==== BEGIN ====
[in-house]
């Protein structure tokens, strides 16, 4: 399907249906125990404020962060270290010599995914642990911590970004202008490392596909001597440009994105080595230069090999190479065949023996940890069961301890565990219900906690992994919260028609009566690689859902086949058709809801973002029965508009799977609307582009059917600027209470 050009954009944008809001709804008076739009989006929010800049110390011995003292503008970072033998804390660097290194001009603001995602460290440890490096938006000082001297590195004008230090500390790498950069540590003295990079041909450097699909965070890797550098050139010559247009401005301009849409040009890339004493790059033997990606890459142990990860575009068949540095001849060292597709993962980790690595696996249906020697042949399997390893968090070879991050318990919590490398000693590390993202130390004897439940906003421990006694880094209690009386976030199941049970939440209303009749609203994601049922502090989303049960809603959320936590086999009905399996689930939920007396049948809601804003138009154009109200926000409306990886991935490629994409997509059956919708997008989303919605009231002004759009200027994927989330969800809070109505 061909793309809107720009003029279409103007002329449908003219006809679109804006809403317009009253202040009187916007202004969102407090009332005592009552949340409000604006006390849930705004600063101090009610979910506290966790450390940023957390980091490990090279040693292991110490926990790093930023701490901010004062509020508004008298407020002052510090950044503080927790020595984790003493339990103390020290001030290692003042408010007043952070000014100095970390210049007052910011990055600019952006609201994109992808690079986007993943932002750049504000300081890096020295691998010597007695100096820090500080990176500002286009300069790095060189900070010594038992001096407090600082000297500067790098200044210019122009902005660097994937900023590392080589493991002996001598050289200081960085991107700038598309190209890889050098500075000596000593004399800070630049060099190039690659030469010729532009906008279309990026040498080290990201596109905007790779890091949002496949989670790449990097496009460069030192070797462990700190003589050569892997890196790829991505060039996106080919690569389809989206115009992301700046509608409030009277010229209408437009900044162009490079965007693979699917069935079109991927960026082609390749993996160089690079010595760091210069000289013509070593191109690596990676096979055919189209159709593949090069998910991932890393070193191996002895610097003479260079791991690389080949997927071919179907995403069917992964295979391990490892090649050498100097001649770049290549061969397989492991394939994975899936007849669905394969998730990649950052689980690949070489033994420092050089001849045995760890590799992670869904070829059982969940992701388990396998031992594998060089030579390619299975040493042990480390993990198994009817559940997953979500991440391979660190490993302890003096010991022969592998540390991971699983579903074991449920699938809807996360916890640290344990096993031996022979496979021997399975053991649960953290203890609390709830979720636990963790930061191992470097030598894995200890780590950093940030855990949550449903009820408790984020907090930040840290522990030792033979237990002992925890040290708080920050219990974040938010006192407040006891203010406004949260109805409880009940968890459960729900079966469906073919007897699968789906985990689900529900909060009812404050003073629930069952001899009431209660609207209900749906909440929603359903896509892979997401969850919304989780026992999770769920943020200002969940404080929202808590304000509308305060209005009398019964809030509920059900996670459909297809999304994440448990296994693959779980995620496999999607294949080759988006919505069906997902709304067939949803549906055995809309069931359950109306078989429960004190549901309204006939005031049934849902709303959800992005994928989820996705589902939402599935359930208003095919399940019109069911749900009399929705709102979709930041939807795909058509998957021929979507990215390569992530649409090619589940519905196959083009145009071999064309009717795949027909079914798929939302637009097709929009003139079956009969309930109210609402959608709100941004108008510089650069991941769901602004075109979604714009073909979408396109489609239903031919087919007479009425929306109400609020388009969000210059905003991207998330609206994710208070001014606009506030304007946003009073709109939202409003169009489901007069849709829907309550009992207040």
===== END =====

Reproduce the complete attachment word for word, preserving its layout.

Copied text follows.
[in-house]
């Protein structure tokens, strides 16, 4: 399907249906125990404020962060270290010599995914642990911590970004202008490392596909001597440009994105080595230069090999190479065949023996940890069961301890565990219900906690992994919260028609009566690689859902086949058709809801973002029965508009799977609307582009059917600027209470 050009954009944008809001709804008076739009989006929010800049110390011995003292503008970072033998804390660097290194001009603001995602460290440890490096938006000082001297590195004008230090500390790498950069540590003295990079041909450097699909965070890797550098050139010559247009401005301009849409040009890339004493790059033997990606890459142990990860575009068949540095001849060292597709993962980790690595696996249906020697042949399997390893968090070879991050318990919590490398000693590390993202130390004897439940906003421990006694880094209690009386976030199941049970939440209303009749609203994601049922502090989303049960809603959320936590086999009905399996689930939920007396049948809601804003138009154009109200926000409306990886991935490629994409997509059956919708997008989303919605009231002004759009200027994927989330969800809070109505 061909793309809107720009003029279409103007002329449908003219006809679109804006809403317009009253202040009187916007202004969102407090009332005592009552949340409000604006006390849930705004600063101090009610979910506290966790450390940023957390980091490990090279040693292991110490926990790093930023701490901010004062509020508004008298407020002052510090950044503080927790020595984790003493339990103390020290001030290692003042408010007043952070000014100095970390210049007052910011990055600019952006609201994109992808690079986007993943932002750049504000300081890096020295691998010597007695100096820090500080990176500002286009300069790095060189900070010594038992001096407090600082000297500067790098200044210019122009902005660097994937900023590392080589493991002996001598050289200081960085991107700038598309190209890889050098500075000596000593004399800070630049060099190039690659030469010729532009906008279309990026040498080290990201596109905007790779890091949002496949989670790449990097496009460069030192070797462990700190003589050569892997890196790829991505060039996106080919690569389809989206115009992301700046509608409030009277010229209408437009900044162009490079965007693979699917069935079109991927960026082609390749993996160089690079010595760091210069000289013509070593191109690596990676096979055919189209159709593949090069998910991932890393070193191996002895610097003479260079791991690389080949997927071919179907995403069917992964295979391990490892090649050498100097001649770049290549061969397989492991394939994975899936007849669905394969998730990649950052689980690949070489033994420092050089001849045995760890590799992670869904070829059982969940992701388990396998031992594998060089030579390619299975040493042990480390993990198994009817559940997953979500991440391979660190490993302890003096010991022969592998540390991971699983579903074991449920699938809807996360916890640290344990096993031996022979496979021997399975053991649960953290203890609390709830979720636990963790930061191992470097030598894995200890780590950093940030855990949550449903009820408790984020907090930040840290522990030792033979237990002992925890040290708080920050219990974040938010006192407040006891203010406004949260109805409880009940968890459960729900079966469906073919007897699968789906985990689900529900909060009812404050003073629930069952001899009431209660609207209900749906909440929603359903896509892979997401969850919304989780026992999770769920943020200002969940404080929202808590304000509308305060209005009398019964809030509920059900996670459909297809999304994440448990296994693959779980995620496999999607294949080759988006919505069906997902709304067939949803549906055995809309069931359950109306078989429960004190549901309204006939005031049934849902709303959800992005994928989820996705589902939402599935359930208003095919399940019109069911749900009399929705709102979709930041939807795909058509998957021929979507990215390569992530649409090619589940519905196959083009145009071999064309009717795949027909079914798929939302637009097709929009003139079956009969309930109210609402959608709100941004108008510089650069991941769901602004075109979604714009073909979408396109489609239903031919087919007479009425929306109400609020388009969000210059905003991207998330609206994710208070001014606009506030304007946003009073709109939202409003169009489901007069849709829907309550009992207040």